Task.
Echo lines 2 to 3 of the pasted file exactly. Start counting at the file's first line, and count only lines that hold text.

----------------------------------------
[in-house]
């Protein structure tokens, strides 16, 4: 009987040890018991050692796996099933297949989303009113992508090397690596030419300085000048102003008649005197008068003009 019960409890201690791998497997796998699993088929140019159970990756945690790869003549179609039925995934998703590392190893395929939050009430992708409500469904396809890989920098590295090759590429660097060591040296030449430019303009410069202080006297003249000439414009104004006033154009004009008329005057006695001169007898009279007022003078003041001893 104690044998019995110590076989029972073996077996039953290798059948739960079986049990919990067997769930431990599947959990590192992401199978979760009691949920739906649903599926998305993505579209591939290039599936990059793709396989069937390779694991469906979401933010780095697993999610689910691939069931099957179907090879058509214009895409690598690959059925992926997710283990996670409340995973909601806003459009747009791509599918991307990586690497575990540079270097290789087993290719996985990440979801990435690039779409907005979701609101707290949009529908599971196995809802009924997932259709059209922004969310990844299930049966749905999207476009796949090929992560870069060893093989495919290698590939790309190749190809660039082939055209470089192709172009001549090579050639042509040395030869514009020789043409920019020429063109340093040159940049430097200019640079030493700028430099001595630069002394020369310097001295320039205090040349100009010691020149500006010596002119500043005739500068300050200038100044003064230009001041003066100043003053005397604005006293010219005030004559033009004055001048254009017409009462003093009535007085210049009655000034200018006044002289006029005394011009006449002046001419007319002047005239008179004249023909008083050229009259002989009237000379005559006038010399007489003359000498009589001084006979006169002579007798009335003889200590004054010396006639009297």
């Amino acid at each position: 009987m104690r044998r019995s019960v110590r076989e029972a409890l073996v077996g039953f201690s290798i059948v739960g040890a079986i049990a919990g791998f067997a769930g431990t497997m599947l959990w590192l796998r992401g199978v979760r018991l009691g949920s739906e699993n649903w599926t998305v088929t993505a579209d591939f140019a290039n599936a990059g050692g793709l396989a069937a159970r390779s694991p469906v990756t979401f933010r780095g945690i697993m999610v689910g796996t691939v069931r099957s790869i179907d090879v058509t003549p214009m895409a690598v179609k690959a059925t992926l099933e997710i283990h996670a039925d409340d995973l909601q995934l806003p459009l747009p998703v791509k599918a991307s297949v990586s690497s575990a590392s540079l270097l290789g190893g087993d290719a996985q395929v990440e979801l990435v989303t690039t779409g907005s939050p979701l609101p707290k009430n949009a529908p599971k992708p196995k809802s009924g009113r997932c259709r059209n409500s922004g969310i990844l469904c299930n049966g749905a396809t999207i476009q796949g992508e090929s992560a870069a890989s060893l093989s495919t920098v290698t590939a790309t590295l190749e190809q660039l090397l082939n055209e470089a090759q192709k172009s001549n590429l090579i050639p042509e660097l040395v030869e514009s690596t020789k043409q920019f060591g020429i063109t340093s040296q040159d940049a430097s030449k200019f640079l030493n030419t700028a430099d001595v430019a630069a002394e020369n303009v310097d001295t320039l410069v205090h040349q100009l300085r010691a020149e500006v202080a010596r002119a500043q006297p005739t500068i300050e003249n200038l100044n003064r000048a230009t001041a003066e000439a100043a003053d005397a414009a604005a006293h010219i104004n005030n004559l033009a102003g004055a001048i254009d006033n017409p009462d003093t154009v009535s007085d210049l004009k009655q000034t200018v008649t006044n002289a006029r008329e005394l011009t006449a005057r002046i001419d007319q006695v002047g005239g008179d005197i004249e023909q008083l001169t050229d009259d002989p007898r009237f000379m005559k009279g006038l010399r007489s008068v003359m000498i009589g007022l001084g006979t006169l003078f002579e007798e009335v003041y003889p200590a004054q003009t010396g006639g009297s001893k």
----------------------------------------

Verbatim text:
């Protein structure tokens, strides 16, 4: 009987040890018991050692796996099933297949989303009113992508090397690596030419300085000048102003008649005197008068003009 019960409890201690791998497997796998699993088929140019159970990756945690790869003549179609039925995934998703590392190893395929939050009430992708409500469904396809890989920098590295090759590429660097060591040296030449430019303009410069202080006297003249000439414009104004006033154009004009008329005057006695001169007898009279007022003078003041001893 104690044998019995110590076989029972073996077996039953290798059948739960079986049990919990067997769930431990599947959990590192992401199978979760009691949920739906649903599926998305993505579209591939290039599936990059793709396989069937390779694991469906979401933010780095697993999610689910691939069931099957179907090879058509214009895409690598690959059925992926997710283990996670409340995973909601806003459009747009791509599918991307990586690497575990540079270097290789087993290719996985990440979801990435690039779409907005979701609101707290949009529908599971196995809802009924997932259709059209922004969310990844299930049966749905999207476009796949090929992560870069060893093989495919290698590939790309190749190809660039082939055209470089192709172009001549090579050639042509040395030869514009020789043409920019020429063109340093040159940049430097200019640079030493700028430099001595630069002394020369310097001295320039205090040349100009010691020149500006010596002119500043005739500068300050200038100044003064230009001041003066100043003053005397604005006293010219005030004559033009004055001048254009017409009462003093009535007085210049009655000034200018006044002289006029005394011009006449002046001419007319002047005239008179004249023909008083050229009259002989009237000379005559006038010399007489003359000498009589001084006979006169002579007798009335003889200590004054010396006639009297």
């Amino acid at each position: 009987m104690r044998r019995s019960v110590r076989e029972a409890l073996v077996g039953f201690s290798i059948v739960g040890a079986i049990a919990g791998f067997a769930g431990t497997m599947l959990w590192l796998r992401g199978v979760r018991l009691g949920s739906e699993n649903w599926t998305v088929t993505a579209d591939f140019a290039n599936a990059g050692g793709l396989a069937a159970r390779s694991p469906v990756t979401f933010r780095g945690i697993m999610v689910g796996t691939v069931r099957s790869i179907d090879v058509t003549p214009m895409a690598v179609k690959a059925t992926l099933e997710i283990h996670a039925d409340d995973l909601q995934l806003p459009l747009p998703v791509k599918a991307s297949v990586s690497s575990a590392s540079l270097l290789g190893g087993d290719a996985q395929v990440e979801l990435v989303t690039t779409g907005s939050p979701l609101p707290k009430n949009a529908p599971k992708p196995k809802s009924g009113r997932c259709r059209n409500s922004g969310i990844l469904c299930n049966g749905a396809t999207i476009q796949g992508e090929s992560a870069a890989s060893l093989s495919t920098v290698t590939a790309t590295l190749e190809q660039l090397l082939n055209e470089a090759q192709k172009s001549n590429l090579i050639p042509e660097l040395v030869e514009s690596t020789k043409q920019f060591g020429i063109t340093s040296q040159d940049a430097s030449k200019f640079l030493n030419t700028a430099d001595v430019a630069a002394e020369n303009v310097d001295t320039l410069v205090h040349q100009l300085r010691a020149e500006v202080a010596r002119a500043q006297p005739t500068i300050e003249n200038l100044n003064r000048a230009t001041a003066e000439a100043a003053d005397a414009a604005a006293h010219i104004n005030n004559l033009a102003g004055a001048i254009d006033n017409p009462d003093t154009v009535s007085d210049l004009k009655q000034t200018v008649t006044n002289a006029r008329e005394l011009t006449a005057r002046i001419d007319q006695v002047g005239g008179d005197i004249e023909q008083l001169t050229d009259d002989p007898r009237f000379m005559k009279g006038l010399r007489s008068v003359m000498i009589g007022l001084g006979t006169l003078f002579e007798e009335v003041y003889p200590a004054q003009t010396g006639g009297s001893k």